Those are some of the standard responsibilities most web developers will be tasked with throughout the course of their careers. However, different positions may add or subtract to this list, so be prepared to exhibit professional agility.

 

Moreover, different jobs may not necessarily need a web developer with every skillset imaginable–or want to pay the kind of salary that person would command. In this case, you may find it easier to obtain employment by specializing in a given stage of website development.

 

Of course, you may also simply be drawn to one aspect of development or another more than the others. In this instance, you need to be aware of what the different specialities are:

 

Front End

This is the part of a website that most people who do not make websites are intimately familiar with. This is what you see when you visit a website. Everything from images to videos, forms and drop down menus, all of the things you can see, hear, or click are part of the front end. If you are more creatively minded, this is likely the speciality that will appeal most to you.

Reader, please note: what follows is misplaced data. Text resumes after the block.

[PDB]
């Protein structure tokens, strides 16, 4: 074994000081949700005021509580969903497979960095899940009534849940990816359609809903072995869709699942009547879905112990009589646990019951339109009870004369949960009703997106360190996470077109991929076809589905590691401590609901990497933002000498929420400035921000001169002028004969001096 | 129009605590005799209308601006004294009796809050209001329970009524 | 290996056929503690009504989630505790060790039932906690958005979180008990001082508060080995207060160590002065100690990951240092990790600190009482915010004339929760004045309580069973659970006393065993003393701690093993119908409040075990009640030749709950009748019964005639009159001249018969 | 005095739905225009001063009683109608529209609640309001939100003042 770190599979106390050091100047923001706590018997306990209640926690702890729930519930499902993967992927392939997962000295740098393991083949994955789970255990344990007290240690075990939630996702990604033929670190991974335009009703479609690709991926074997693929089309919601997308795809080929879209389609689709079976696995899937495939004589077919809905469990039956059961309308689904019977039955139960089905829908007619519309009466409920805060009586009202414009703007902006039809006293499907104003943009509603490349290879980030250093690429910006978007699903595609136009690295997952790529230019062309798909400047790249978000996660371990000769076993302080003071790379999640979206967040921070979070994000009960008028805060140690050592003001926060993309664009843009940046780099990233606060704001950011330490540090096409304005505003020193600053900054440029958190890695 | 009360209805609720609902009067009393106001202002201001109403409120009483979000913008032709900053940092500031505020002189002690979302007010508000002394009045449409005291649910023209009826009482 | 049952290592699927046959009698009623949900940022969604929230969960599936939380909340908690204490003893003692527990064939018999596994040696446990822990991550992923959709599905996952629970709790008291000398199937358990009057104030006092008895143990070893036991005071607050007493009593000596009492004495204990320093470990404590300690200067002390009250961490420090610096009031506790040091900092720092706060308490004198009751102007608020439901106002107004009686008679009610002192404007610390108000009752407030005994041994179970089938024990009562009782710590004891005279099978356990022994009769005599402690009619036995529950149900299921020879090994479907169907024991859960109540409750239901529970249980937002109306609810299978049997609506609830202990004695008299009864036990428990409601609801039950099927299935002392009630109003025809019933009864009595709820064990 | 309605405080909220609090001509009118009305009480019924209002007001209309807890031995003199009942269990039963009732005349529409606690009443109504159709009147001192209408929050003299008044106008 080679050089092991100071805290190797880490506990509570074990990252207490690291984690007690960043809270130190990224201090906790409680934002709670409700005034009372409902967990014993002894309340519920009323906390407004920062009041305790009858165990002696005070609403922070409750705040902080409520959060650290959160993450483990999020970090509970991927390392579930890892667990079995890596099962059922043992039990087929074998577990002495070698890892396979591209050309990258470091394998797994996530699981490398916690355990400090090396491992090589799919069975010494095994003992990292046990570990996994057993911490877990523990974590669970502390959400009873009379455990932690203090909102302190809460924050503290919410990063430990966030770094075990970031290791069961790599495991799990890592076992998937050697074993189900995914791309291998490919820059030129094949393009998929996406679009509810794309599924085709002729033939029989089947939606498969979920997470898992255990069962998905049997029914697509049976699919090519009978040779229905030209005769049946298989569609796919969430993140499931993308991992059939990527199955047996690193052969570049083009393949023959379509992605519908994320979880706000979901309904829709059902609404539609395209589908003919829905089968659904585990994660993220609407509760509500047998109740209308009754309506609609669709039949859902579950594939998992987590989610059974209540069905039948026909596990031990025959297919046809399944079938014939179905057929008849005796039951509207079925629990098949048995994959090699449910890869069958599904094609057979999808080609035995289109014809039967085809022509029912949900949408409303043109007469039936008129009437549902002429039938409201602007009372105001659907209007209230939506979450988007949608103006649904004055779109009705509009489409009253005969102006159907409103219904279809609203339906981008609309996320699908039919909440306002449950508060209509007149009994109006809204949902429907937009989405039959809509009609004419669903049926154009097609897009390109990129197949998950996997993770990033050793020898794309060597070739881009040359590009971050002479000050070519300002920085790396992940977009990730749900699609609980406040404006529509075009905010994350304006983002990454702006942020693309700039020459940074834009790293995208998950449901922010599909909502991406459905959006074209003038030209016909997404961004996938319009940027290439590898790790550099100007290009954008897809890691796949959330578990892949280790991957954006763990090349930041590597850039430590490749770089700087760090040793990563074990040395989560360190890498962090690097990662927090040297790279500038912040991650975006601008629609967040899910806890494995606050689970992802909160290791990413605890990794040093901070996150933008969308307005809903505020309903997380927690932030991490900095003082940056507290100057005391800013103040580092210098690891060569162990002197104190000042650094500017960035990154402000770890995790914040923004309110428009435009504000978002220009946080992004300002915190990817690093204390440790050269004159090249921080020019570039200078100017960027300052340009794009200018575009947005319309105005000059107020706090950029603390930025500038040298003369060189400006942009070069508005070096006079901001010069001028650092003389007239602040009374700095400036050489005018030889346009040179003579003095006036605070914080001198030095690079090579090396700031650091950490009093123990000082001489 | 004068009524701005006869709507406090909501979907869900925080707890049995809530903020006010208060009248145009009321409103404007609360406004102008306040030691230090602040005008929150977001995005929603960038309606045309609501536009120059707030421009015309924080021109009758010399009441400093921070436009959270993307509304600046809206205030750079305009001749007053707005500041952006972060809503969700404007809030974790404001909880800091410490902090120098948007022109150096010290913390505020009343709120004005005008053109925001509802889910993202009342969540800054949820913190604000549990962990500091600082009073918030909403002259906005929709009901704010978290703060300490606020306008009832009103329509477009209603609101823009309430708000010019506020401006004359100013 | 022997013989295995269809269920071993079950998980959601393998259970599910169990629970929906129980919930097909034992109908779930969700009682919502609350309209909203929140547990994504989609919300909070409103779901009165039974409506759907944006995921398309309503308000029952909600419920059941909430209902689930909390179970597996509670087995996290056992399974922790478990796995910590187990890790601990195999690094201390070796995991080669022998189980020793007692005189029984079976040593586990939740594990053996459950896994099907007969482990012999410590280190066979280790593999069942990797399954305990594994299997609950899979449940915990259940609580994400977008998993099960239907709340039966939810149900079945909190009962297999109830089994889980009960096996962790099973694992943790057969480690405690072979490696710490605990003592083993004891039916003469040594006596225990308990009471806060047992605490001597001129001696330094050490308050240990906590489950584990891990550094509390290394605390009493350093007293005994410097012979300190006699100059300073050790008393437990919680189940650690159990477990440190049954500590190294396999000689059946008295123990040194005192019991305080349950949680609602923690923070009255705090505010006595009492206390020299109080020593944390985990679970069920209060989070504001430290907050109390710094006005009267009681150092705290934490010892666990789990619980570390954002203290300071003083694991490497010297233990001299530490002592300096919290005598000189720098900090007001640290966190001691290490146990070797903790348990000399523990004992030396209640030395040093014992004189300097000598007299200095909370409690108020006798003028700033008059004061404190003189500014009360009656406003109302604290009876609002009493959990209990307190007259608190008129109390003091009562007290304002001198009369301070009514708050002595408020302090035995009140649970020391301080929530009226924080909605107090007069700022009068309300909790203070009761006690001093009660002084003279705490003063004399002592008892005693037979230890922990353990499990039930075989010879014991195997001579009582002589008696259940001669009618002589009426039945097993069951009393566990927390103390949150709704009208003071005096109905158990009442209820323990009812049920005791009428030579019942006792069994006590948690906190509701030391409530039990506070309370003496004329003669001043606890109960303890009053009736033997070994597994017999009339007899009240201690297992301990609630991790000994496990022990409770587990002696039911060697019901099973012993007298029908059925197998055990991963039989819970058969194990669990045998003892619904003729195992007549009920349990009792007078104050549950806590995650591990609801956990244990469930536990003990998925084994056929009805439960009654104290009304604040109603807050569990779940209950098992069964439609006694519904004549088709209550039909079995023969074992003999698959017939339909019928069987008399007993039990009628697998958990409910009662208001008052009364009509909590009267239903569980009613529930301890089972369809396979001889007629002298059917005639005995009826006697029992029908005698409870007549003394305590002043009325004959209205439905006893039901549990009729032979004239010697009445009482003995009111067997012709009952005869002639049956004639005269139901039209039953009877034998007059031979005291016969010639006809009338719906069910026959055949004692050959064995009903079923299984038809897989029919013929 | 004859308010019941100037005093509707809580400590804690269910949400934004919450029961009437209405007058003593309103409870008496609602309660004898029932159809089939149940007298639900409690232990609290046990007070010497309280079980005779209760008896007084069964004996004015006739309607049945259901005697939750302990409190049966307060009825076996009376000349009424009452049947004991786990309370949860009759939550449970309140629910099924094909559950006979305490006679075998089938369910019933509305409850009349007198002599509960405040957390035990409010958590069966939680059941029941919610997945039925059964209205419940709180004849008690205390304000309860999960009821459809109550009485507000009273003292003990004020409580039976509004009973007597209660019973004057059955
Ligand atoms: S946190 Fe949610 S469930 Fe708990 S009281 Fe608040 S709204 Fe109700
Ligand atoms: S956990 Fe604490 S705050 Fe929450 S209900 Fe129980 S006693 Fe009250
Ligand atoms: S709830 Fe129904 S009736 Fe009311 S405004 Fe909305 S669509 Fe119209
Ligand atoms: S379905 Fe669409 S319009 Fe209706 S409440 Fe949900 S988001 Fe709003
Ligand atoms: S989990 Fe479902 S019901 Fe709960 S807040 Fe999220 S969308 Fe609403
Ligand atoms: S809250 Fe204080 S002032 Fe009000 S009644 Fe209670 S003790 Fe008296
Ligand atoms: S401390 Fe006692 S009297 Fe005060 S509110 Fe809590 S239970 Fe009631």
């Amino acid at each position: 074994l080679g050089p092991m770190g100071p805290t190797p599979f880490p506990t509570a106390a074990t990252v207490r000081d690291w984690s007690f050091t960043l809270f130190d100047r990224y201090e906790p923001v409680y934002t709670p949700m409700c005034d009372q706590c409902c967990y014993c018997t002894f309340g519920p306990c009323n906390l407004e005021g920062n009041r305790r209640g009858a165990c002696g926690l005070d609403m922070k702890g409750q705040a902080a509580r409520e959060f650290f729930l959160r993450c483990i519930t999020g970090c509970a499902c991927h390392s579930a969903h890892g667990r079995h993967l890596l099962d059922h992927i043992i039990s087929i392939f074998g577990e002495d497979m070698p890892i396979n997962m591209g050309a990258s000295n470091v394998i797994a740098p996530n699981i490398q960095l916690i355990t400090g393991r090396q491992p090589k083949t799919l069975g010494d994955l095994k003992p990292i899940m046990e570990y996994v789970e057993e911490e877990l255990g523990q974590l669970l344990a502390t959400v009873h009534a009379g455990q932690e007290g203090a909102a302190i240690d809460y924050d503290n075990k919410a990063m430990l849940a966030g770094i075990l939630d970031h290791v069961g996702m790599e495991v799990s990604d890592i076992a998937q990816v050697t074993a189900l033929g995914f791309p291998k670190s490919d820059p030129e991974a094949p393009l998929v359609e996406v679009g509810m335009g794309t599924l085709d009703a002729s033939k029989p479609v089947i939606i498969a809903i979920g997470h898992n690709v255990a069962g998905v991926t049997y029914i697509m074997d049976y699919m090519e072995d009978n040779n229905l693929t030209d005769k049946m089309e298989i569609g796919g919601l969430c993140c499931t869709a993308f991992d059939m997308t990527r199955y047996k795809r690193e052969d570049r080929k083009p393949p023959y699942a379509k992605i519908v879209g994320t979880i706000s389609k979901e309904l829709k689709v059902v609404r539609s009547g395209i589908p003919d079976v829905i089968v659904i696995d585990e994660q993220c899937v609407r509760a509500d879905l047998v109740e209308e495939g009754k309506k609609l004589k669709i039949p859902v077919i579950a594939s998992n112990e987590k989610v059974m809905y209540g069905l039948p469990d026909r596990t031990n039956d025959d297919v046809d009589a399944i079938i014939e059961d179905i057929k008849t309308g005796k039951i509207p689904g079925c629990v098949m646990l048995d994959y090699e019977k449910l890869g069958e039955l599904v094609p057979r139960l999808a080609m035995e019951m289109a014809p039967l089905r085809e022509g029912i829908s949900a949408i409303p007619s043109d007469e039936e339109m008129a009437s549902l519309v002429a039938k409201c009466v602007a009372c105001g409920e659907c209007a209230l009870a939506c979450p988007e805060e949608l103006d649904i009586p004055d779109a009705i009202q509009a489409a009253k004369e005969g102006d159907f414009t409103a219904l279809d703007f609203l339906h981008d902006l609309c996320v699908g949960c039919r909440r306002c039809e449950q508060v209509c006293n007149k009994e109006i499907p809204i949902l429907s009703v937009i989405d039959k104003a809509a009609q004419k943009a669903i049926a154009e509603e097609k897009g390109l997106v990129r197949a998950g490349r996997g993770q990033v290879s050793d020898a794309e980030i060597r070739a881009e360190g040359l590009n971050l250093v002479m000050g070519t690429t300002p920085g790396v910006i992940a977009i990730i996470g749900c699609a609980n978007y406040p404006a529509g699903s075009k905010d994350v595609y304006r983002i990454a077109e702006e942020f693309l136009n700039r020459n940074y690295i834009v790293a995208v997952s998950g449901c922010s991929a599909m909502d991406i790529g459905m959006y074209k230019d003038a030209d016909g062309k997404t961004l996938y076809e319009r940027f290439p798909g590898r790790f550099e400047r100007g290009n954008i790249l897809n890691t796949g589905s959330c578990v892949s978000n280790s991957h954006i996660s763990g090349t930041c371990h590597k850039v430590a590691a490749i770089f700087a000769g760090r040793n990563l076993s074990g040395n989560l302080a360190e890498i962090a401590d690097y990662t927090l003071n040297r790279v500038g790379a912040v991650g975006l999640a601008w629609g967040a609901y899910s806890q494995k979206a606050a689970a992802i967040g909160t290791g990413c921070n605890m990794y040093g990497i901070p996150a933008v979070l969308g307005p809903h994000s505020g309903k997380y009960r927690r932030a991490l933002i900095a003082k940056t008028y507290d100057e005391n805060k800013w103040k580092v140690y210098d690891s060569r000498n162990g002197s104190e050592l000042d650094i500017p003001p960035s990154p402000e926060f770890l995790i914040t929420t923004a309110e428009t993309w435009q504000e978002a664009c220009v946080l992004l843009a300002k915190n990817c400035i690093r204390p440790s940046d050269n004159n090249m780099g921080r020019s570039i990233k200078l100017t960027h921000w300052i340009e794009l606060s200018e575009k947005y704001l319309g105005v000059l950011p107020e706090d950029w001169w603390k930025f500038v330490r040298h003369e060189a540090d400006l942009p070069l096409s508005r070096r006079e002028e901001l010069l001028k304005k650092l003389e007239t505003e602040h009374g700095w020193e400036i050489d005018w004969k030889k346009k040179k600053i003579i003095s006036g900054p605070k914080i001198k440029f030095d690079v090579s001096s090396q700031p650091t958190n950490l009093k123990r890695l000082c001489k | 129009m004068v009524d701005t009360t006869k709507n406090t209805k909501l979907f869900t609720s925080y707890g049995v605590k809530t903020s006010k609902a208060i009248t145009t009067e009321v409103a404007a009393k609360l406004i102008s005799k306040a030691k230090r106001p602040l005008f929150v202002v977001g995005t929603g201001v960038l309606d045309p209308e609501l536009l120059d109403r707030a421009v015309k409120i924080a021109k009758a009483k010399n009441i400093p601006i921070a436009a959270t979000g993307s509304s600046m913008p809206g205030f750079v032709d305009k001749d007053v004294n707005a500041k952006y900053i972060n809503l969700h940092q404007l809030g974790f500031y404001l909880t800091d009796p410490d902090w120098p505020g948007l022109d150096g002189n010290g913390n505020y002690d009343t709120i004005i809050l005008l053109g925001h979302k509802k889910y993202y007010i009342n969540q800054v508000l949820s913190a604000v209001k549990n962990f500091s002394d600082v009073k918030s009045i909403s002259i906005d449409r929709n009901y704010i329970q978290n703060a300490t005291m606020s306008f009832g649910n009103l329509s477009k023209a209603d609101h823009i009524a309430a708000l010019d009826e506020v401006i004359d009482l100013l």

Back End

This is the side of the internet you do not see–the dark, shadowy side…just kidding. This is where most of the maintenance occurs. It deals with the apps, servers, and databases. For you “left-brained” people out there, you might find the somewhat higher degree of logic required to best service the back end attractive and well-suited for your natural skill sets.

 

Full Stack

This is for the renaissance web developers out, the people who can do it all. In fairness, if you put enough time and effort into it, anyone can be a full-stack web developer. However, it is not uncommon for a new developer to pick a speciality that they find easier and eventually grow into a full stack developer over time. Another great thing about becoming a full stack web developer is that it expands all of the benefits you accrue through either speciality. Full-stack developers can demand a higher compensation fro their services and can qualify for more positions. Moreover, potential employers and clients will appreciate the additional value of having a one-stop-shop web developer.